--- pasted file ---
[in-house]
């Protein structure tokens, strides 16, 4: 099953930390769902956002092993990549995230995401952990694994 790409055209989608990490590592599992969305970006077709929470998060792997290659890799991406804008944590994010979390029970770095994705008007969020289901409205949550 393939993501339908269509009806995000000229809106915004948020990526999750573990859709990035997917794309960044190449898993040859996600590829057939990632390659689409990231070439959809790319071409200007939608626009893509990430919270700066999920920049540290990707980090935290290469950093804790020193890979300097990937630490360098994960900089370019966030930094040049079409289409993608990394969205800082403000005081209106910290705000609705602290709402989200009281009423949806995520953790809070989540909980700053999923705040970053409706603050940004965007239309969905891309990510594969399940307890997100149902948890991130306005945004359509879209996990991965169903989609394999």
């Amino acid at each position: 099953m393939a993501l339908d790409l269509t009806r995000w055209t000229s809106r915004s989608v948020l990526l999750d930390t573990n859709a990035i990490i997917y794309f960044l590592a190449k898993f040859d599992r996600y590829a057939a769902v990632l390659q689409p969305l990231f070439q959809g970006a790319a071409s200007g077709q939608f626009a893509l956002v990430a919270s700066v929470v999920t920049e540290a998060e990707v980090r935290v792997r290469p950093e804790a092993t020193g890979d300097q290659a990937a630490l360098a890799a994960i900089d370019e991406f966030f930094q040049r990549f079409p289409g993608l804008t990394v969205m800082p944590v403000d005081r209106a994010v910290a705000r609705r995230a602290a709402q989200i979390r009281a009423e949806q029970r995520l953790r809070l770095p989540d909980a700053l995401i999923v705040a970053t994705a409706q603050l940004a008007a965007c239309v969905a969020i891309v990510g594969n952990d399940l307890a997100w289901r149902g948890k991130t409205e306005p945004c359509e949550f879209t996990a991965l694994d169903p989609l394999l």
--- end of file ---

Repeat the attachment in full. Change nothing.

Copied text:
[in-house]
């Protein structure tokens, strides 16, 4: 099953930390769902956002092993990549995230995401952990694994 790409055209989608990490590592599992969305970006077709929470998060792997290659890799991406804008944590994010979390029970770095994705008007969020289901409205949550 393939993501339908269509009806995000000229809106915004948020990526999750573990859709990035997917794309960044190449898993040859996600590829057939990632390659689409990231070439959809790319071409200007939608626009893509990430919270700066999920920049540290990707980090935290290469950093804790020193890979300097990937630490360098994960900089370019966030930094040049079409289409993608990394969205800082403000005081209106910290705000609705602290709402989200009281009423949806995520953790809070989540909980700053999923705040970053409706603050940004965007239309969905891309990510594969399940307890997100149902948890991130306005945004359509879209996990991965169903989609394999």
């Amino acid at each position: 099953m393939a993501l339908d790409l269509t009806r995000w055209t000229s809106r915004s989608v948020l990526l999750d930390t573990n859709a990035i990490i997917y794309f960044l590592a190449k898993f040859d599992r996600y590829a057939a769902v990632l390659q689409p969305l990231f070439q959809g970006a790319a071409s200007g077709q939608f626009a893509l956002v990430a919270s700066v929470v999920t920049e540290a998060e990707v980090r935290v792997r290469p950093e804790a092993t020193g890979d300097q290659a990937a630490l360098a890799a994960i900089d370019e991406f966030f930094q040049r990549f079409p289409g993608l804008t990394v969205m800082p944590v403000d005081r209106a994010v910290a705000r609705r995230a602290a709402q989200i979390r009281a009423e949806q029970r995520l953790r809070l770095p989540d909980a700053l995401i999923v705040a970053t994705a409706q603050l940004a008007a965007c239309v969905a969020i891309v990510g594969n952990d399940l307890a997100w289901r149902g948890k991130t409205e306005p945004c359509e949550f879209t996990a991965l694994d169903p989609l394999l």